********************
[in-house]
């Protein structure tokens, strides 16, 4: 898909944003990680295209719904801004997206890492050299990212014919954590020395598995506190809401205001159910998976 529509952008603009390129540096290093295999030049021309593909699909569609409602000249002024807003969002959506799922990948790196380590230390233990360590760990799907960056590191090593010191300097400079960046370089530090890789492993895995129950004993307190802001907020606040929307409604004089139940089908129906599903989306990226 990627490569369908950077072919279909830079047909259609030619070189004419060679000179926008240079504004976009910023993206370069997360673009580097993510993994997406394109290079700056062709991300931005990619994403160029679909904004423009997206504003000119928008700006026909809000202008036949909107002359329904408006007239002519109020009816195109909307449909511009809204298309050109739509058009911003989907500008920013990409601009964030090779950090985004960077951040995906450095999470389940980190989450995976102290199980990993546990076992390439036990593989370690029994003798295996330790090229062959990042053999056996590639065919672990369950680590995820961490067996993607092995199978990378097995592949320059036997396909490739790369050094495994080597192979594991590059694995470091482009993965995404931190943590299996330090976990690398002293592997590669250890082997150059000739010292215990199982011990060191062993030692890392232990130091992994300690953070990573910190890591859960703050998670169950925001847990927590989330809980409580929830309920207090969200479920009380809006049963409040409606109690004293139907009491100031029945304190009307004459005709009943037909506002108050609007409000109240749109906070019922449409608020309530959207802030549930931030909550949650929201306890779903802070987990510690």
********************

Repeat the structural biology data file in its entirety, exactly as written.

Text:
[in-house]
């Protein structure tokens, strides 16, 4: 898909944003990680295209719904801004997206890492050299990212014919954590020395598995506190809401205001159910998976 529509952008603009390129540096290093295999030049021309593909699909569609409602000249002024807003969002959506799922990948790196380590230390233990360590760990799907960056590191090593010191300097400079960046370089530090890789492993895995129950004993307190802001907020606040929307409604004089139940089908129906599903989306990226 990627490569369908950077072919279909830079047909259609030619070189004419060679000179926008240079504004976009910023993206370069997360673009580097993510993994997406394109290079700056062709991300931005990619994403160029679909904004423009997206504003000119928008700006026909809000202008036949909107002359329904408006007239002519109020009816195109909307449909511009809204298309050109739509058009911003989907500008920013990409601009964030090779950090985004960077951040995906450095999470389940980190989450995976102290199980990993546990076992390439036990593989370690029994003798295996330790090229062959990042053999056996590639065919672990369950680590995820961490067996993607092995199978990378097995592949320059036997396909490739790369050094495994080597192979594991590059694995470091482009993965995404931190943590299996330090976990690398002293592997590669250890082997150059000739010292215990199982011990060191062993030692890392232990130091992994300690953070990573910190890591859960703050998670169950925001847990927590989330809980409580929830309920207090969200479920009380809006049963409040409606109690004293139907009491100031029945304190009307004459005709009943037909506002108050609007409000109240749109906070019922449409608020309530959207802030549930931030909550949650929201306890779903802070987990510690």